Jump to ContentJump to Main Navigation
On the Ethics of War and Terrorism$
Users without a subscription are not able to see the full content.

Uwe Steinhoff

Print publication date: 2007

Print ISBN-13: 9780199217373

Published to Oxford Scholarship Online: September 2007

DOI: 10.1093/acprof:oso/9780199217373.001.0001

Show Summary Details
Page of

PRINTED FROM OXFORD SCHOLARSHIP ONLINE (www.oxfordscholarship.com). (c) Copyright Oxford University Press, 2019. All Rights Reserved. An individual user may print out a PDF of a single chapter of a monograph in OSO for personal use. date: 12 November 2019

Non‐combatant Immunity and the Definition of Non‐innocence and Innocence

Non‐combatant Immunity and the Definition of Non‐innocence and Innocence

Chapter:
(p.61) 4 Non‐combatant Immunity and the Definition of Non‐innocence and Innocence
Source:
On the Ethics of War and Terrorism
Author(s):

Uwe Steinhoff (Contributor Webpage)

Publisher:
Oxford University Press
DOI:10.1093/acprof:oso/9780199217373.003.0005

This chapter tackles the question of why soldiers, allegedly, are legitimate targets and civilians not. Four approaches to the explanation of the difference are discussed: the moral guilt theory, the convention theory, the self-defence theory, and the justifying emergency theory. All these approaches have a valid moral principle at heart, but are nevertheless misleading in that they raise their respective principle to the status of the absolute. The chapter outlines how a comparative weighting of the principles can proceed if applied to concrete cases. The resulting approach does not square the distinction between legitimate and illegitimate targets with the distinction between soldiers and civilians; this has extremely important consequences for the conduct of war.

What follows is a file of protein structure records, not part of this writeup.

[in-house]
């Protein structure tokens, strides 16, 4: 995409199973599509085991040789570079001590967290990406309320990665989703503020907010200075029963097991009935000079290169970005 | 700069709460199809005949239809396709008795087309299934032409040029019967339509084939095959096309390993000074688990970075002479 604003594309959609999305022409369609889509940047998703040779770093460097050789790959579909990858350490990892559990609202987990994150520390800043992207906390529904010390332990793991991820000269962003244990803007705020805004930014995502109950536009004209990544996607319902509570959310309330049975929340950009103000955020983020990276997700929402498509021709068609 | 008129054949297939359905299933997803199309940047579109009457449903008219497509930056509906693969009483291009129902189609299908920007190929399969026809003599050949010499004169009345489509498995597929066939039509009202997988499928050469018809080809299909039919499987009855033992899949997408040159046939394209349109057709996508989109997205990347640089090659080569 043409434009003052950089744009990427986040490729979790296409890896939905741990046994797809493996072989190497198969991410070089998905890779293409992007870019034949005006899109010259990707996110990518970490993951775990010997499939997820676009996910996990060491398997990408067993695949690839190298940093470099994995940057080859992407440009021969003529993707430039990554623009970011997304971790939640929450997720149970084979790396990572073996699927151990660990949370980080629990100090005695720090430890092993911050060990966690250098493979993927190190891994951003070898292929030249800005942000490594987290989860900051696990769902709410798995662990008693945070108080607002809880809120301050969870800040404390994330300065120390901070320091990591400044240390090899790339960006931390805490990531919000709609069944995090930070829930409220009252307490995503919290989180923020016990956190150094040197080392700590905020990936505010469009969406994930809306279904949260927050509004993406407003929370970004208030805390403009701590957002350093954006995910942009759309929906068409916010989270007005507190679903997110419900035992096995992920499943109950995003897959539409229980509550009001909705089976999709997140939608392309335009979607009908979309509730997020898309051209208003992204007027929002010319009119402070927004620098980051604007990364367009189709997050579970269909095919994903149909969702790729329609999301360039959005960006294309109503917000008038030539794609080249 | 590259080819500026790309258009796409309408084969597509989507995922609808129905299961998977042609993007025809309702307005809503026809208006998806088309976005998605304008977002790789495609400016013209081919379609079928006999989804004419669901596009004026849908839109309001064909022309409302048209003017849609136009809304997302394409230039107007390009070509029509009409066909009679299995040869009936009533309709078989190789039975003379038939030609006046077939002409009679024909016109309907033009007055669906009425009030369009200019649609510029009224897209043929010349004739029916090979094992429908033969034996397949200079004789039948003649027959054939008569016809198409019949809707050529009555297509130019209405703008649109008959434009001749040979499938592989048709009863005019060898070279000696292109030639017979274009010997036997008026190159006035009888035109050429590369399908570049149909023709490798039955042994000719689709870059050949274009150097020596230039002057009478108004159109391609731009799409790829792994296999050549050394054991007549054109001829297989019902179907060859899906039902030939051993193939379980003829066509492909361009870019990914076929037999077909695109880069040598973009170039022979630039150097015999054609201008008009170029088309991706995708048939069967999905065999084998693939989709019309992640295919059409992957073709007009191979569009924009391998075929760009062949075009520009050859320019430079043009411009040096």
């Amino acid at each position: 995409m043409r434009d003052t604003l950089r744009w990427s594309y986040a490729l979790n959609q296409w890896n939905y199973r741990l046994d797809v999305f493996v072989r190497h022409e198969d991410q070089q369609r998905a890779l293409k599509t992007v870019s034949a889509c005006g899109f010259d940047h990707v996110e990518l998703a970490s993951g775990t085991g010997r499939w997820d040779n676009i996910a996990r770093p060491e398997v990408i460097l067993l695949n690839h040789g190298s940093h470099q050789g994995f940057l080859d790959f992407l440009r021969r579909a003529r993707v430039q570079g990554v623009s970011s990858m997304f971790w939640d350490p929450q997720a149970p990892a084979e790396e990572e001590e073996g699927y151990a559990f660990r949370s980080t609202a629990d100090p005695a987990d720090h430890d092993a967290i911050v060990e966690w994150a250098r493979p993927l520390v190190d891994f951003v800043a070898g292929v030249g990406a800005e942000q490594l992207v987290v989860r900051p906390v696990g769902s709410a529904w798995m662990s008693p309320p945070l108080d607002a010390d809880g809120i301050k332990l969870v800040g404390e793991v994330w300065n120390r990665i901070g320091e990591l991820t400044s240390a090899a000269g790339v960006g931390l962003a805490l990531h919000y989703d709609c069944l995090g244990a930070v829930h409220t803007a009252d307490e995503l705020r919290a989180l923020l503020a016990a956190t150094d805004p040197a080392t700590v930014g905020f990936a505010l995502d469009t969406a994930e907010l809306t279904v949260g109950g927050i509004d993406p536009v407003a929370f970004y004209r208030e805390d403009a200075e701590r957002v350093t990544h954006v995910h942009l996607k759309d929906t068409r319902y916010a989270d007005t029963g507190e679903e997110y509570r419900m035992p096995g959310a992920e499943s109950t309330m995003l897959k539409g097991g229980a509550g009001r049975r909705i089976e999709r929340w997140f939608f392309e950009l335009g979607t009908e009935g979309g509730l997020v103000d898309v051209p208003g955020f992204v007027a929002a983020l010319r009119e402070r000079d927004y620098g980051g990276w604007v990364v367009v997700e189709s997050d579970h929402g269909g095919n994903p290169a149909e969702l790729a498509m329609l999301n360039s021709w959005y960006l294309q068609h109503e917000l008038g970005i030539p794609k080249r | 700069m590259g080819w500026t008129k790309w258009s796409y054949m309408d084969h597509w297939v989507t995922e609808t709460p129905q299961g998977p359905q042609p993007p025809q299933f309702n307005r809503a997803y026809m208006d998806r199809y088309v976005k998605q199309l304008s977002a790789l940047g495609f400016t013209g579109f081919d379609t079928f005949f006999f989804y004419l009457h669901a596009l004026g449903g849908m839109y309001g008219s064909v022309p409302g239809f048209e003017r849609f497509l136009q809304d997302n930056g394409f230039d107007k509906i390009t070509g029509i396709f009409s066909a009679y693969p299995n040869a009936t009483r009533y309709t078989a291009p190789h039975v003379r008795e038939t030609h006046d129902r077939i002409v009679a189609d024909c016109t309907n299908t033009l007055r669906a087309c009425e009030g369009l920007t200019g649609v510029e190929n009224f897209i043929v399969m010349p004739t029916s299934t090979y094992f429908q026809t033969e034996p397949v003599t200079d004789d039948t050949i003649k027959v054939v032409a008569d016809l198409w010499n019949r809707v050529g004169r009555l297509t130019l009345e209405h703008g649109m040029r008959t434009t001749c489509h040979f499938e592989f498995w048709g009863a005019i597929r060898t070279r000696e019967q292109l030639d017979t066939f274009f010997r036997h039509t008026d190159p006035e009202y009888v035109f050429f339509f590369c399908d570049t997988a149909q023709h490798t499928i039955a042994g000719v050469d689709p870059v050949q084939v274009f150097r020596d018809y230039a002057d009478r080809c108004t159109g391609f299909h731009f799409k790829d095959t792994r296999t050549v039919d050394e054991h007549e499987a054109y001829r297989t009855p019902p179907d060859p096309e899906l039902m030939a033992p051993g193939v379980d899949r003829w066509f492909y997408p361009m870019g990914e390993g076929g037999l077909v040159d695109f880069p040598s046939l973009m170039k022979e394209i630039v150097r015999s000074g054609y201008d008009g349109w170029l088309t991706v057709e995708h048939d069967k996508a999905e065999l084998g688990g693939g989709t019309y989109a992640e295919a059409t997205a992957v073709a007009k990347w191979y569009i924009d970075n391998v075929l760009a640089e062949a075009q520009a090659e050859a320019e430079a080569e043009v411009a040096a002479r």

Keywords:   civilians, convention, guilt, innocents, jus in bello, justifying emergency, principle of discrimination, self-defence, soldiers

Oxford Scholarship Online requires a subscription or purchase to access the full text of books within the service. Public users can however freely search the site and view the abstracts and keywords for each book and chapter.

Please, subscribe or login to access full text content.

If you think you should have access to this title, please contact your librarian.

To troubleshoot, please check our FAQs , and if you can't find the answer there, please contact us .